It may feel like beating a dead horse, but I have some thoughts to share about the last seven days in Hollywood. It all started with the debut of the Doctor Strange trailer and our first look at Tilda Swinton’s Ancient One. That was quickly followed up with Paramount offering a sneak peek at Scarlett Johansson’s Major Motoko Kusanagi. (Even today, Lionsgate unveiled Elizabeth Banks as Power Ranger villain Rita Repulsa). Late last week, I posted the above photo on twitter as a joke about a Joy Luck Club remake.
BREAKING: Here's an exclusive first look at the cast for the "Joy Luck Club" remake. pic.twitter.com/7Dfp2YnOra— The Nerds of Color (@TheNerdsofColor) April 15, 2016
The fact that so many people assumed this was real is both hilarious and depressing. Considering Hollywood’s track record, though, I wouldn’t be surprised if such a casting decision actually happened. And that’s where we are. Today. In 2016.
Screenwriter Max Landis tried to whitesplain whitewashing on YouTube, and was appropriately dragged by #OscarsSoWhite creator April Reign in a series of tweets that I like to dub “Screenwriter Refuted.”
Landis’ point is that critics were misplacing their anger at ScarJo and were ignorant about the inner workings of Hollywood. Basically, it was a return to the tired, old argument that green is the only color Hollywood sees, and if we wanted to do away with whitewashing, then we need to create more movie stars who are also people of color. Because right now, there apparently are no movie stars of color who can guarantee financial success.
That notion was bullshit when Aaron Sorkin and Ridley Scott claimed it, and it’s bullshit now. Stars like The Rock, Will Smith, Keanu Reeves, and Vin Diesel have generated billions at the box office. Hell, even no-names like John Cho and Kal Penn were able to triple the $40 million production budget of all three Harold and Kumar films in box office and home media sales. Lucy Liu’s combined films have garnered nearly $1 billion in box office.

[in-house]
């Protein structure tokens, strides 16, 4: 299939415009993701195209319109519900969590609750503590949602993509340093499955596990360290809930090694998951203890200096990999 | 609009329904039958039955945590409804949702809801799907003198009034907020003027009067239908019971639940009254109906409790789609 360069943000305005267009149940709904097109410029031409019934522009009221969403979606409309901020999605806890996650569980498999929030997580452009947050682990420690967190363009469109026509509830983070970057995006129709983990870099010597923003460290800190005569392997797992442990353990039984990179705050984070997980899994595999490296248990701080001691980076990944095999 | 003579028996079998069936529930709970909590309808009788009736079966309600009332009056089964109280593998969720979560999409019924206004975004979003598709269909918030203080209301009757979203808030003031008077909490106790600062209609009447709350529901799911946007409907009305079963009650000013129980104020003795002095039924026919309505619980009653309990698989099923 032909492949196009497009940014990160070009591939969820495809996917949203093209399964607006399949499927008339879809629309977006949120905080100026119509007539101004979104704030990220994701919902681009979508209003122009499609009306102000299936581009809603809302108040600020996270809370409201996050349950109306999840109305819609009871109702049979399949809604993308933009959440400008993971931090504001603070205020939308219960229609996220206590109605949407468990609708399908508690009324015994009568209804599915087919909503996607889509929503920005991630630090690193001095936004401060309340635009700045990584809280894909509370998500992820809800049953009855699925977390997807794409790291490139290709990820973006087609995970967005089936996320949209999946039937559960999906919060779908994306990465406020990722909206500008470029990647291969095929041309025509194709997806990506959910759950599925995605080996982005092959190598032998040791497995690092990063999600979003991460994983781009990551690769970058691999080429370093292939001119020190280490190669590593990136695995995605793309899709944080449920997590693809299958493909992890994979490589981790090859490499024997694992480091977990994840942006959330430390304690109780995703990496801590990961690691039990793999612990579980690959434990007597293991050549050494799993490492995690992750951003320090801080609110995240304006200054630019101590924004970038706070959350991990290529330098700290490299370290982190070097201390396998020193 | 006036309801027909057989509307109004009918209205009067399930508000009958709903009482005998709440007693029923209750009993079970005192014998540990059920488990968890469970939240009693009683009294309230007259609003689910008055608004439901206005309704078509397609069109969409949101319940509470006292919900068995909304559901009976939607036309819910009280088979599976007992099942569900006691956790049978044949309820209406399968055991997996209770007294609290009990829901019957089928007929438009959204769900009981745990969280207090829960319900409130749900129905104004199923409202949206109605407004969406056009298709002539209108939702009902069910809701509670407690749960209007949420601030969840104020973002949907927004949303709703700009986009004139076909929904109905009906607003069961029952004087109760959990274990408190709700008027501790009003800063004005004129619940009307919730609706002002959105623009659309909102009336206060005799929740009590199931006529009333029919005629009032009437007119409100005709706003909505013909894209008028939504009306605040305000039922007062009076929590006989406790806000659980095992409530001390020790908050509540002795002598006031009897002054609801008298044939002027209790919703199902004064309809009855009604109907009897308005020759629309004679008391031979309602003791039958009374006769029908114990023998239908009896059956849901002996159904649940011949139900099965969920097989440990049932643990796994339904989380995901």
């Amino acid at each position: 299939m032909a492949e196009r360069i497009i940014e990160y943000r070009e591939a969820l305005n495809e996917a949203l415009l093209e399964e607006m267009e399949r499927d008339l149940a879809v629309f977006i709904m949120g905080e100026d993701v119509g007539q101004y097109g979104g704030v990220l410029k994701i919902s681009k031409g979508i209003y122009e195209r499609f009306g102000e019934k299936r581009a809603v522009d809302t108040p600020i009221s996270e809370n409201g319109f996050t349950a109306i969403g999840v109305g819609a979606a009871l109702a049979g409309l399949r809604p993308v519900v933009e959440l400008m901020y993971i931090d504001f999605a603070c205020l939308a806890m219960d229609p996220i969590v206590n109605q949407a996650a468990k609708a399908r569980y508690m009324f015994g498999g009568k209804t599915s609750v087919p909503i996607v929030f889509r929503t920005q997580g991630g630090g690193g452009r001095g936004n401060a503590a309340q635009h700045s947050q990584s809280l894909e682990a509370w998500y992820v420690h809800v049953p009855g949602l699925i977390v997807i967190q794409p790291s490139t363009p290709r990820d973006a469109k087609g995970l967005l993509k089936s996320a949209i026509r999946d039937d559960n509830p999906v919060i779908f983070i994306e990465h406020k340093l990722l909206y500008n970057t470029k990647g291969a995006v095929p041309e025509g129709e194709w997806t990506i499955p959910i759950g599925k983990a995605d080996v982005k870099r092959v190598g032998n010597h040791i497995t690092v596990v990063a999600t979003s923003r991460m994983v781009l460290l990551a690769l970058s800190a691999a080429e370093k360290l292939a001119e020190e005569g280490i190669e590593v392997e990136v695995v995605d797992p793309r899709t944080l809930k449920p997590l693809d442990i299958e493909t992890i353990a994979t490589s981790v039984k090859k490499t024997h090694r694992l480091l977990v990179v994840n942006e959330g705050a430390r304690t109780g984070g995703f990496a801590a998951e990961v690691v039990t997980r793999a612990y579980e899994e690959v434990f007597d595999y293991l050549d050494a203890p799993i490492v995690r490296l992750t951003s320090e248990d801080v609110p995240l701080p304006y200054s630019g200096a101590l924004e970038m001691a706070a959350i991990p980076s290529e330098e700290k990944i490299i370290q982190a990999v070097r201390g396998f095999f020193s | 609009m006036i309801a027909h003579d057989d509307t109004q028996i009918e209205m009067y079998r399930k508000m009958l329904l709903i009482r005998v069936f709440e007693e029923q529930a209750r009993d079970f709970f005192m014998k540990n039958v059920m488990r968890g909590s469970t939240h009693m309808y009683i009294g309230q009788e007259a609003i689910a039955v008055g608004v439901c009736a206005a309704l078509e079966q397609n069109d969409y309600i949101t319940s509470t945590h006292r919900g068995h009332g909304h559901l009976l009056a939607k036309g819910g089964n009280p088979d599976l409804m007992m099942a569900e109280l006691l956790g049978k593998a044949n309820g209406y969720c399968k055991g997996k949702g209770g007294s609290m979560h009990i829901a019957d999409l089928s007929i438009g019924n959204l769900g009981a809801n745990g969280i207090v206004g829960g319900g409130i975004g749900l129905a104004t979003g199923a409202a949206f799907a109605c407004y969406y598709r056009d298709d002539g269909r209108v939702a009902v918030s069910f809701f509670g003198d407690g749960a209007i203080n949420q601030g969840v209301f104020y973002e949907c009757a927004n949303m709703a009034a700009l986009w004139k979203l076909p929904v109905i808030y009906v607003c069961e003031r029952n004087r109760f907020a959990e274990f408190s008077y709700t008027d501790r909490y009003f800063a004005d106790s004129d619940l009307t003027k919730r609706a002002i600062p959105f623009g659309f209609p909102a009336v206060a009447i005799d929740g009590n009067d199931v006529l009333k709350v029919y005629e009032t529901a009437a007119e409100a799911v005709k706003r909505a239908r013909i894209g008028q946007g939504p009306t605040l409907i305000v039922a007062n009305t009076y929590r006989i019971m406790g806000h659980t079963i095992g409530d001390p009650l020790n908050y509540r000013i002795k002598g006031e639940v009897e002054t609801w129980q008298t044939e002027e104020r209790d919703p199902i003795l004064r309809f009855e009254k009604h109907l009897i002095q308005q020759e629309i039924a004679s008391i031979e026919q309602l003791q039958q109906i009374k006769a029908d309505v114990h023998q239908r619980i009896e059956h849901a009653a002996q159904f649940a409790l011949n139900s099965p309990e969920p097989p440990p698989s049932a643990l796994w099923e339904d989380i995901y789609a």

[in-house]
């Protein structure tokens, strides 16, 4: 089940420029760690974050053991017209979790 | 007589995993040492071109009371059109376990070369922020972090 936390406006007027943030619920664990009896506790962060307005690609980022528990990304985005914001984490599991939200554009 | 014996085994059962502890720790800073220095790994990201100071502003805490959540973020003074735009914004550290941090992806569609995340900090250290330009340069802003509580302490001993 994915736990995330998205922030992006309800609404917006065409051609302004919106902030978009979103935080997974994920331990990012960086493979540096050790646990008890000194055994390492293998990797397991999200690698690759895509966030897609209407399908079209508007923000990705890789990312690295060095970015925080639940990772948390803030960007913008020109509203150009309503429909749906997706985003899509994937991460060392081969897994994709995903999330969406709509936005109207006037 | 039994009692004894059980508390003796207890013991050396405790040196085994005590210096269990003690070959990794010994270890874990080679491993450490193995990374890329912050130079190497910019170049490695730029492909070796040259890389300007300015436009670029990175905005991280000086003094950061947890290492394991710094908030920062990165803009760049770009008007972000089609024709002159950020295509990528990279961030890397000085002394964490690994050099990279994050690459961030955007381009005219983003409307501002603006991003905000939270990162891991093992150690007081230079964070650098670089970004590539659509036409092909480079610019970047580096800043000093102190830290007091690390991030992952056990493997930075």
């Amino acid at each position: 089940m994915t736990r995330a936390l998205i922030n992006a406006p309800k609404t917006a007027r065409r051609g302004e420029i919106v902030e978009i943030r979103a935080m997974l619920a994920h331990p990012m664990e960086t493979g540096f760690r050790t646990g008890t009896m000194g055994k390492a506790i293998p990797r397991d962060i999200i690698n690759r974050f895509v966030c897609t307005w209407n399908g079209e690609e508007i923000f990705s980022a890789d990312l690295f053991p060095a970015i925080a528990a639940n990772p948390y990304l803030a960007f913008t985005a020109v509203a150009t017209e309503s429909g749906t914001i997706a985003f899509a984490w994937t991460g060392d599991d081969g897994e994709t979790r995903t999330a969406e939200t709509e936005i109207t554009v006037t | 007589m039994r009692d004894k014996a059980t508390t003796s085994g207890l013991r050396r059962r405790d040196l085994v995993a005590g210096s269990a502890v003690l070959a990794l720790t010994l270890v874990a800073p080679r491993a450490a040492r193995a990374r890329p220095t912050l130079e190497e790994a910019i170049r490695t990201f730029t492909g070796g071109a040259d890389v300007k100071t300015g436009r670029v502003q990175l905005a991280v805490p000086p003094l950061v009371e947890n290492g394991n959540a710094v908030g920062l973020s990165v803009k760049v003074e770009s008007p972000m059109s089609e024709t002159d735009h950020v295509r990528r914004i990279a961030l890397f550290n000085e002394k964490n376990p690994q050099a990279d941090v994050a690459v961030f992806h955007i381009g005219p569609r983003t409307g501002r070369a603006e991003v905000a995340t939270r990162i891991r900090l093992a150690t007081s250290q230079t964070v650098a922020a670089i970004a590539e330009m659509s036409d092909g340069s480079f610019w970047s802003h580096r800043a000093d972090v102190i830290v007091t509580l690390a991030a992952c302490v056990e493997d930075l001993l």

That’s beside the point. When people like Landis and Sorkin claim that there no reliable Asian movie stars who can open a movie, they don’t realize they are fulfilling their own prophecies when they create projects that don’t star Asian actors (or any people of color, really). Meanwhile, white actors get to frontline blockbuster movies time and again without having to prove any box office clout. Who was Chris Hemsworth before (or after) Thor? Who is Garret Hedlund? Who is Charlie Hunnam? Why are they always in movies?
If you keep giving movie roles to white people, even when those movies fail, then how do you justify the absurd notion that people of color in lead roles are a risky financial gamble? How is it possible that the Fast and Furious franchise has grossed $4 billion worldwide with nary any white people in the cast?
It’s because people in Hollywood will ignore the proof in front of them. The industry is racist and will do whatever it takes to prop up whiteness even when no one wants it. I appreciate that people are saying we should boycott Strange and Ghost when they come out, but I doubt that will make a difference. Tell me, when was the last time a whitewashed film was a box office success anyway? Exactly.
Instead, we need to keep calling out the industry for being complicit. We also need to give credit where due and celebrate the successes of folks like Ava DuVernay, Justin Lin, Ryan Coogler, and others who are actually trying to change the industry from within.
Meanwhile, we’ll be over here keeping a tally of every time Hollywood fucks up. If you need the receipts, follow this thread on twitter. They’re all there.
"Anime characters look white." If you say so. But having characters who look Asian never stopped Hwood from casting white actors in the past— The Nerds of Color (@TheNerdsofColor) April 19, 2016